Over 1000 protesters storm Wisconsin Capitol to demand end to lockdown as every 8th resident out of work PHOTOS VIDEO

A massive group of demonstrators gathered at Wisconsin’s state Capitol to protest Governor Tony Evers’ stay-at-home order – imposed to stem the spread of Covid-19 – in what appears to be the largest anti-lockdown action to date.

At least 1,500 people descended on Madison on Friday to call for a repeal of the containment measures, according to the Wisconsin Capitol Police. Spurred on by the economic pain inflicted under the lockdown, the protest comes as hundreds of thousands of residents are out of a job, or around one in eight workers.

Carrying a vibrant array of flags, signs and banners, the demonstrators made their presence known outside of the shuttered Capitol building. Though they were denied a permit to hold the protest earlier this week, the event’s planners went ahead regardless, with one organizer stating she was “willing to risk citation” in order to be heard.

THOUSANDS turn out to protest Lockdown in Wisconsin #OpenTheEconomypic.twitter.com/5Izv5Tm4E4

Madison Wisconsin Rally for Freedom Today…. pic.twitter.com/iyVHDLk3U6

Incredible view from @WISN12News News Chopper 12 over Madison this afternoon showing the “stay home” protest against @GovEvers order. That is a lot of people. Our crew on the ground reports some people are carrying long guns at this protest. @ABC@ABCNewsLivepic.twitter.com/7Cr8GUmNgC

Governor Evers extended his “safer at home” order last week, with the containment measures now set to expire on May 26, but the second phase of lockdown will ease some of the restrictions, allowing public libraries, golf courses and a number of other “non-essential” businesses to reopen. Republican lawmakers attempted to block the extension earlier this week, filing a lawsuit calling for an injunction against the policy, but the courts have yet to grant the request.

Despite the relaxed rules, Wisconsin workers will continue to take a beating under the lockdown, seeing far worse unemployment numbers than at the height of the 2008 financial meltdown.

“Even in 2008, we didn’t have half of the unemployment claims throughout the whole great recession,” Emily Savard with the Wisconsin Department of Workforce Development told local media, adding that over 440,000 residents have filed for unemployment, drowning the state’s system in claims and inquiries. Nationwide, the business shutdowns could help to quadruple federal deficit spending to $3.7 trillion as lawmakers pass a series of massive relief packages, according to the Congressional Budget Office.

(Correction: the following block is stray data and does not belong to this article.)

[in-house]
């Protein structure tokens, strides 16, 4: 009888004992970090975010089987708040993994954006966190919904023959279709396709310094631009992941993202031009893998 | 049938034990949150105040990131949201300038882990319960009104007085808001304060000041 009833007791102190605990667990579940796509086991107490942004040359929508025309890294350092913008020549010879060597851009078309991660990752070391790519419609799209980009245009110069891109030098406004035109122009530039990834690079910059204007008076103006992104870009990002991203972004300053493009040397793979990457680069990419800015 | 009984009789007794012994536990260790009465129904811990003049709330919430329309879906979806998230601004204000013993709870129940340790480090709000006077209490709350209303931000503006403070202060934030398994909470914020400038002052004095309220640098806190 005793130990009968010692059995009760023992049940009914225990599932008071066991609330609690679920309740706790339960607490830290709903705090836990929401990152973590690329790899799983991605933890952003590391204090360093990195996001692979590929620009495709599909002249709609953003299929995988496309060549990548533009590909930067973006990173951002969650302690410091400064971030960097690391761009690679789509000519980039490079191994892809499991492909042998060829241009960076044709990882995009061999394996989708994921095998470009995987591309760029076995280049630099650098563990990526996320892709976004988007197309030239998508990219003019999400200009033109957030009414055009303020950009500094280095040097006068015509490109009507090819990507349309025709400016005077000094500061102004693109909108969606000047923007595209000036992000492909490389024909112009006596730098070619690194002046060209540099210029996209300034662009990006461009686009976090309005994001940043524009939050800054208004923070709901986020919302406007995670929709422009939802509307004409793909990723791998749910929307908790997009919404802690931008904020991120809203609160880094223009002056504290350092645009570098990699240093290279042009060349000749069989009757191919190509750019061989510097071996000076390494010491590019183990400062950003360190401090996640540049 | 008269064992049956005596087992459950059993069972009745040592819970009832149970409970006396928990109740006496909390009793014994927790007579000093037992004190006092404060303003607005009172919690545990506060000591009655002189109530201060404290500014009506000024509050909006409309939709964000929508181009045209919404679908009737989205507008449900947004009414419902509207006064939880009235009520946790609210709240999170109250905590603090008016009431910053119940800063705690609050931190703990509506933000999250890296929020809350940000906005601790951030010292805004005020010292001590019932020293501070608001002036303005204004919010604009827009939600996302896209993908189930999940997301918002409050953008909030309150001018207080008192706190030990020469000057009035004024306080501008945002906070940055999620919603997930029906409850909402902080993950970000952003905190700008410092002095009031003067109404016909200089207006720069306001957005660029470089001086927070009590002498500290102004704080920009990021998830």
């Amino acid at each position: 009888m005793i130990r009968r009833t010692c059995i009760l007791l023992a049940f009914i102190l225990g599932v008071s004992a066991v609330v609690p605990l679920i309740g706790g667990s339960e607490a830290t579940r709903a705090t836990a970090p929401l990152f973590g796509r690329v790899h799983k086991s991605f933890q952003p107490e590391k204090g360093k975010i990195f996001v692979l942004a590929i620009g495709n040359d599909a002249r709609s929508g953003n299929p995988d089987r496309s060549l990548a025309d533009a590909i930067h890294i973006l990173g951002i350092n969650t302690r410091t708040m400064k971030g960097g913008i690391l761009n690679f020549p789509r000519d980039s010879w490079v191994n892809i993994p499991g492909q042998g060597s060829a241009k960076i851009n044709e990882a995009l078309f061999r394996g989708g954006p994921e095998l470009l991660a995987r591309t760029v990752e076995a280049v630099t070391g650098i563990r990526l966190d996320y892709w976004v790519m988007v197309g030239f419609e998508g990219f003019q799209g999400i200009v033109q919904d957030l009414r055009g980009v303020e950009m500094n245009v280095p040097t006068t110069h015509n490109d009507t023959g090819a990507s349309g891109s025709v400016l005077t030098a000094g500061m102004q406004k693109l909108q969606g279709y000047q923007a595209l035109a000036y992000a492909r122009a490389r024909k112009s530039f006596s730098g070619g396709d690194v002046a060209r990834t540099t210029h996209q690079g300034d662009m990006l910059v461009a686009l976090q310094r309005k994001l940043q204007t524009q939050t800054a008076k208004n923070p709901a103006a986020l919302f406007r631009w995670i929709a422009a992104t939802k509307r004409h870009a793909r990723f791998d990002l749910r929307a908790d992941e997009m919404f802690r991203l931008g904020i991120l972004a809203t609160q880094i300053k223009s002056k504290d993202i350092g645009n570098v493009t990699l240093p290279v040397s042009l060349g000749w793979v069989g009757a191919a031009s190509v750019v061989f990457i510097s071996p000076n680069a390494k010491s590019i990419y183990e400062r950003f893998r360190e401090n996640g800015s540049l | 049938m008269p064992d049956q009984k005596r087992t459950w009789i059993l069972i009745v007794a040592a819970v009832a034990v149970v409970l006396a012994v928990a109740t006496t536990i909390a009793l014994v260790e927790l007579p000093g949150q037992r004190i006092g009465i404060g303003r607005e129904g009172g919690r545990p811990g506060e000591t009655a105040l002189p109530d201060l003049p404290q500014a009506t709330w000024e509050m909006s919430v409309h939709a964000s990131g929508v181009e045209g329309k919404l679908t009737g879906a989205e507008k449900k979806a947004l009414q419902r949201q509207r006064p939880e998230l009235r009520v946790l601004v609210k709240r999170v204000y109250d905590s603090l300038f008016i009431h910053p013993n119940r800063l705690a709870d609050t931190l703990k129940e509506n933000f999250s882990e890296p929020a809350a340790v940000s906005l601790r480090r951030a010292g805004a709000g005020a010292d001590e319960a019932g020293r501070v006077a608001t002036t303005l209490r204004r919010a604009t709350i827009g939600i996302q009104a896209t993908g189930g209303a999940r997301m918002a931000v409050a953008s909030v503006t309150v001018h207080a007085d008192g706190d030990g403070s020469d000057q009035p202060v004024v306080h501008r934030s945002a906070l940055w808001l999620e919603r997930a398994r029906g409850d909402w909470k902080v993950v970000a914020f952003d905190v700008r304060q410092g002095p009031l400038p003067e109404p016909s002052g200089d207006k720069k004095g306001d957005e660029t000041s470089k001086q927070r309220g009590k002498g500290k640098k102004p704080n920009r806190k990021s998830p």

On top of economic woes, the protesters also voiced concerns about abuse of power and government overreach, some hoisting signs dubbing Evers a “power grabber,” while another placard sardonically read: “Oh, no! A virus. Quick … let’s burn the Bill of Rights.”

Hello from the “Reopen Wisconsin” rally in Madison. pic.twitter.com/svsSjrnCQc

The event was not without its detractors, however, with many warning that Wisconsin has recorded a surge in coronavirus cases over the last week and that aggressive social distancing – including business closures – was still necessary. Federal guidelines recommend that states proceed with reopening only after cases decline for 14 days straight, which Wisconsin is yet to see.

As people protest #Wisconsin’s stay-at-home order, it’s useful to consider criteria #Trump created for states to “re-open”, including 14-day downward trends in positive cases or % positive cases. See the graphs displaying the last 18 days for both for WI. Criteria not fulfilled. pic.twitter.com/Aeew18JRQ8

Wisconsin saw the highest number of newly infected #Covid_19 cases since the pandemic began today. @repvos encouraged the protests and wants to re-open Wisconsin emergently. Baffled. Please stay at home. We are in this together. Concerned Wisconsin Citizen & Healthcare Provider

As tens of millions are out of work due to containment measures imposed in states across the US, similar demonstrations have erupted elsewhere in recent weeks, including in Texas, Georgia, Maryland, Ohio, Virginia, Michigan, Minnesota, Pennsylvania and Colorado, though Friday’s event in Wisconsin appears to have drawn the largest crowd of them all. While the crowd got raucous at times, police say no arrests were made and no citations handed out during the protest.

The US has recorded around 890,000 coronavirus infections and just over 51,000 fatalities, with more than 5,300 cases and 260 deaths counted in Wisconsin. Though federal health officials have pointed to a declining number of new cases in the nation’s largest hotspots, such as New York, fatalities have continued to soar, with the US repeatedly topping previous daily death tolls.

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